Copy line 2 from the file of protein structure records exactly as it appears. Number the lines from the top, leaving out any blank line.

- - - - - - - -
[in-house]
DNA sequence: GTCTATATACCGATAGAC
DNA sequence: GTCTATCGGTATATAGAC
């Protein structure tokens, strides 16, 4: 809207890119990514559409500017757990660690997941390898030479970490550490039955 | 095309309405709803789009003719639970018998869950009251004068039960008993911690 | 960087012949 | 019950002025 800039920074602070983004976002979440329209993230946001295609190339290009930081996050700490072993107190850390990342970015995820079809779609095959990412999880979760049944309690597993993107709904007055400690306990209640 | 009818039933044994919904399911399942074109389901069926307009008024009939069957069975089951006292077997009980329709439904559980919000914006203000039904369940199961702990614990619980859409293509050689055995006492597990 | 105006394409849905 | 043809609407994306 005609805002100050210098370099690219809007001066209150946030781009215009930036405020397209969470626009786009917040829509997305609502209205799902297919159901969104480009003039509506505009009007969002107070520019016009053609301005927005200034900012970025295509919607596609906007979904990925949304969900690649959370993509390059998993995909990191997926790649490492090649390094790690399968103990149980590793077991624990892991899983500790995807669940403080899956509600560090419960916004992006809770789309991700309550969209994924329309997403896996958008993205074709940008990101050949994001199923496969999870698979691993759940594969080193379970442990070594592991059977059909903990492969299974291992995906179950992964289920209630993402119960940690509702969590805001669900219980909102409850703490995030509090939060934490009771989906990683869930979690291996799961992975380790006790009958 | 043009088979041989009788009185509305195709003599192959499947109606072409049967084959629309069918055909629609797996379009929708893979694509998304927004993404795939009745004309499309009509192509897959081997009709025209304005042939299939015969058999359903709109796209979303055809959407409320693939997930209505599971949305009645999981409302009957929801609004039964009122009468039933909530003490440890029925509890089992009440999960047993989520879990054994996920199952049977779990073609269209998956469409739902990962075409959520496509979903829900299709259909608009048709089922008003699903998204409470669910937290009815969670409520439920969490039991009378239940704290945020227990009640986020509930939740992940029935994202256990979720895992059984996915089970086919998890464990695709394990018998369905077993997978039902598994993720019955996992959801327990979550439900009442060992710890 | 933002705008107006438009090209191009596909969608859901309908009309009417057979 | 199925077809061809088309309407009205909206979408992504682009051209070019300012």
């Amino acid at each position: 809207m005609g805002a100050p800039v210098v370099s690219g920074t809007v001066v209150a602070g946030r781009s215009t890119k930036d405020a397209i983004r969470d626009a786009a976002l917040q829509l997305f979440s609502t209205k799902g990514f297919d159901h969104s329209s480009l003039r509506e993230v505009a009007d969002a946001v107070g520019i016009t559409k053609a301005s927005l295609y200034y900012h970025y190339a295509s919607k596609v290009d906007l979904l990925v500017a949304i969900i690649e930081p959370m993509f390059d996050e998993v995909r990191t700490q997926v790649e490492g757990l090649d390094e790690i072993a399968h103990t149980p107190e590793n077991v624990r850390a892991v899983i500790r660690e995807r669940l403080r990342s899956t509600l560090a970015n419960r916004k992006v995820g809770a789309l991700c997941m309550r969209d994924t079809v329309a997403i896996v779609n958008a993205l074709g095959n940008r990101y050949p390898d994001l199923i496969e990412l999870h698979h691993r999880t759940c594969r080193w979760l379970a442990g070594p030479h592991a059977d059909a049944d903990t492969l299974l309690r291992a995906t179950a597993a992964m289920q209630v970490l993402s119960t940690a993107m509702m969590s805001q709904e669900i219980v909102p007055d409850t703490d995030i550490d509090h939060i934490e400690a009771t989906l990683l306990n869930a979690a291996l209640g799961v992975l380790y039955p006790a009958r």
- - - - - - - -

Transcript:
DNA sequence: GTCTATATACCGATAGAC